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« TIFF Midnight Madness: "The Vigil", "Saint Maud", and "The Vast of Night" | Main | Celebrating Jennifer Lopez »
Friday
Sep132019

TIFF Derring-Do Double: "The Aeronauts" and "Ford v Ferrari"

by Nathaniel R

Those magnificent men (and women) and their flying machines. What prompts people to build aerodymanic death traps in which to race at incredible never before accomplished speeds or go up up up to never before seen heights?  Today's double feature centers on just this type of man and their creations.  

FORD V FERRARI (James Mangold)
This very handsomely made film centers around a famous late 60s battle between the massive Ford Motor Company and the Italian boutique manufacturer Ferrari. How did Detroit's Henry Ford II come to battle Enzo Ferrarri in the European playground of Le Mans anyway? And how does the film get you to root for the Goliath rather than the David in this battle? That's the magic of this old fashioned well-paced movie. Older audiences might be familiar with this story but we weren't so it all played out like a fleet-footed and hot wheeled corporate drama mixed with inspirational sports movie...

We didn't know the ending in advance. We assume that's also true for some of you so we won't spoil any of the plot details.

Let's just say that the film has a good deal of fun shuffling its chess players around the board. Various suits at Ford and the racers on the ground have different agendas. At times the film overreaches for its drama, particularly with a sad-faced Matt Damon focused epilogue and also whenever it tries to include the sole female cast member of note Caitronia Balfe. Stranded in the thankless role of 'supportive wife' she overreaches in her big scene, but wouldn't you when you're otherwise just there to pat your screen husband on his shoulder? But the rest of the cast gets fun things to play including Jon Bernthal, Josh Lucas and Noah Jupe (on a quest to become every movie star's son onscreen). Christian Bale is reliably gripping as the hot-headed driver Ken Miles enlisted by retired racer and automobile designer Carrol Shelby (Matt Damon) who instinctively knows that Miles is 'the one' for this new mission impossible. Though we'll happily call the always terrific Tracy Letts best in show as Henry Ford II. He comes into every room/scene with great authority, though the nagging idea that he's the son of a pioneer that casts a long shadow is always just under his skin's surface. He's so measured and still in his presentation that whenever an emotion does spring out of him, it's like someone just floored it and the movie is off racing again whether or not we're on the track. The most obvious example of this is great scene in which he comes fully alive -is he laughing or crying -- inside the newly built racecar.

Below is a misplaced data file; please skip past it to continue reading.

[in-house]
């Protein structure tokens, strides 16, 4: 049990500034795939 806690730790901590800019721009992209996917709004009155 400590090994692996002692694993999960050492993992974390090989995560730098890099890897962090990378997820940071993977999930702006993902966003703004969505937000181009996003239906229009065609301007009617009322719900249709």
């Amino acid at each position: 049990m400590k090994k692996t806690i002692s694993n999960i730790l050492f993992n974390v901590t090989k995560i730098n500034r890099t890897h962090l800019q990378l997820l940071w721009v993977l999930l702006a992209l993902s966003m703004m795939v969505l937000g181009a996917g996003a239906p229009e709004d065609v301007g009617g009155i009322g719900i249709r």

Matt Damon and Tracy Letts in one of the best scenes in "Ford v Ferrari"

Grade: B
MVP: Various Department Heads
Oscar Possibilities
: Best Actor (Christian Bale), Best Supporting Actor Tracy Letts (unless Bale commits fraud which will have us steaming since Letts is overdue for recognition), and Film Editing are the key ones to watch. But where it could actually compete for a win is in the Sound Editing and Sound Mixing categories ... in fact, we're almost ready to ink in those two nominations. If it's a big hit with adult audiences in November and thus gets some added campaign luster, perhaps we'll see it in other places, too, like Best Picture or Best Production Design? One outside possibility is Best Costume Design. Nope, there are no gowns to speak of but there are a lot of gorgeous tailored men's suits and engineering scrubs and race car uniforms from never-nominated-but-shoulda-been-already Daniel Orlandi (Down with Love, Cinderella Man, Saving Mr Banks, etcetera). 

Theory of Everything lovers take to the sky in "The Aeronauts"

THE AERONAUTS (Tom Harper)
Is it strange to lump this in with a True Story like Ford v Ferrari? We do know that James Glaisher (Eddie Redmayne) made a series of historic flights beginning in 1862 and that in one of them a pigeon froze to death (oops microscopic spoiler) but his co-pilot was actually another male scientist, his regular partner on such voyages. Instead the film gives us James Glaisher being inspired by a different fictional male friend (Himesh Patel) and seeking the help of a feisty fictional widowed aeronaut Amelia Wren (Felicity Jones) to pilot a balloon for his maiden voyage. Using a trueish base, it then heavily fictionalizes an adventure story upon it.